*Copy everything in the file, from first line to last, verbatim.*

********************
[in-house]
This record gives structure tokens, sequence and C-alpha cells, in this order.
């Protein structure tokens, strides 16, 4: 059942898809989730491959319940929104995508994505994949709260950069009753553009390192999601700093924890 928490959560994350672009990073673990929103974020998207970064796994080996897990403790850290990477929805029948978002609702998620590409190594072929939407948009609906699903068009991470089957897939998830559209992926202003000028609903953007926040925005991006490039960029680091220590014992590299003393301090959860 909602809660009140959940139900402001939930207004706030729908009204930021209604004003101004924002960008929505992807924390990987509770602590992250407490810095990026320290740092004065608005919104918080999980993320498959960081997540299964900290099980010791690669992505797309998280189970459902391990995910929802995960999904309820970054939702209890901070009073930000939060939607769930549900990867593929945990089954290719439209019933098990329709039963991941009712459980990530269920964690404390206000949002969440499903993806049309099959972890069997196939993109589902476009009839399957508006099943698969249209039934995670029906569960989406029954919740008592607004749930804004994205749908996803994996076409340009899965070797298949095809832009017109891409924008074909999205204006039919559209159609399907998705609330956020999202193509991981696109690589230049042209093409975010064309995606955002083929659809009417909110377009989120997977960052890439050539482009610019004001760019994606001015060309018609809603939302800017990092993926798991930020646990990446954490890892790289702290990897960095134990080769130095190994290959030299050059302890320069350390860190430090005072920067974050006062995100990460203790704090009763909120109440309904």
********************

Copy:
[in-house]
This record gives structure tokens, sequence and C-alpha cells, in this order.
């Protein structure tokens, strides 16, 4: 059942898809989730491959319940929104995508994505994949709260950069009753553009390192999601700093924890 928490959560994350672009990073673990929103974020998207970064796994080996897990403790850290990477929805029948978002609702998620590409190594072929939407948009609906699903068009991470089957897939998830559209992926202003000028609903953007926040925005991006490039960029680091220590014992590299003393301090959860 909602809660009140959940139900402001939930207004706030729908009204930021209604004003101004924002960008929505992807924390990987509770602590992250407490810095990026320290740092004065608005919104918080999980993320498959960081997540299964900290099980010791690669992505797309998280189970459902391990995910929802995960999904309820970054939702209890901070009073930000939060939607769930549900990867593929945990089954290719439209019933098990329709039963991941009712459980990530269920964690404390206000949002969440499903993806049309099959972890069997196939993109589902476009009839399957508006099943698969249209039934995670029906569960989406029954919740008592607004749930804004994205749908996803994996076409340009899965070797298949095809832009017109891409924008074909999205204006039919559209159609399907998705609330956020999202193509991981696109690589230049042209093409975010064309995606955002083929659809009417909110377009989120997977960052890439050539482009610019004001760019994606001015060309018609809603939302800017990092993926798991930020646990990446954490890892790289702290990897960095134990080769130095190994290959030299050059302890320069350390860190430090005072920067974050006062995100990460203790704090009763909120109440309904």